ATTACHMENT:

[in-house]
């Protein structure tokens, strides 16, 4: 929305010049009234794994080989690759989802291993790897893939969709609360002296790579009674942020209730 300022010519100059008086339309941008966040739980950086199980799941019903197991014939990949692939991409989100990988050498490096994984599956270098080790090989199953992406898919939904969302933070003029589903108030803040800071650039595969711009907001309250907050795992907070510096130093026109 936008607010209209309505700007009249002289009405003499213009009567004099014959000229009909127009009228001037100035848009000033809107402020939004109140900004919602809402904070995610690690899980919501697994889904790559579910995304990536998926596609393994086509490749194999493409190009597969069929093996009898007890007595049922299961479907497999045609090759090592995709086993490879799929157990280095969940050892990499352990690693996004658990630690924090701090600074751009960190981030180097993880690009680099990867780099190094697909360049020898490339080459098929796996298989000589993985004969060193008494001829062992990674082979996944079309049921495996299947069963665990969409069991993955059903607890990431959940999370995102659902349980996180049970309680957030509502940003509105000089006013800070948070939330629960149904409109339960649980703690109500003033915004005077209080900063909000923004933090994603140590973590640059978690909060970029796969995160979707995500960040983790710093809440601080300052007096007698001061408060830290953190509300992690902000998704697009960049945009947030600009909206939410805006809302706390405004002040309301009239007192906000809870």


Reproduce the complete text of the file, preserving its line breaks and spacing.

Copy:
[in-house]
């Protein structure tokens, strides 16, 4: 929305010049009234794994080989690759989802291993790897893939969709609360002296790579009674942020209730 300022010519100059008086339309941008966040739980950086199980799941019903197991014939990949692939991409989100990988050498490096994984599956270098080790090989199953992406898919939904969302933070003029589903108030803040800071650039595969711009907001309250907050795992907070510096130093026109 936008607010209209309505700007009249002289009405003499213009009567004099014959000229009909127009009228001037100035848009000033809107402020939004109140900004919602809402904070995610690690899980919501697994889904790559579910995304990536998926596609393994086509490749194999493409190009597969069929093996009898007890007595049922299961479907497999045609090759090592995709086993490879799929157990280095969940050892990499352990690693996004658990630690924090701090600074751009960190981030180097993880690009680099990867780099190094697909360049020898490339080459098929796996298989000589993985004969060193008494001829062992990674082979996944079309049921495996299947069963665990969409069991993955059903607890990431959940999370995102659902349980996180049970309680957030509502940003509105000089006013800070948070939330629960149904409109339960649980703690109500003033915004005077209080900063909000923004933090994603140590973590640059978690909060970029796969995160979707995500960040983790710093809440601080300052007096007698001061408060830290953190509300992690902000998704697009960049945009947030600009909206939410805006809302706390405004002040309301009239007192906000809870």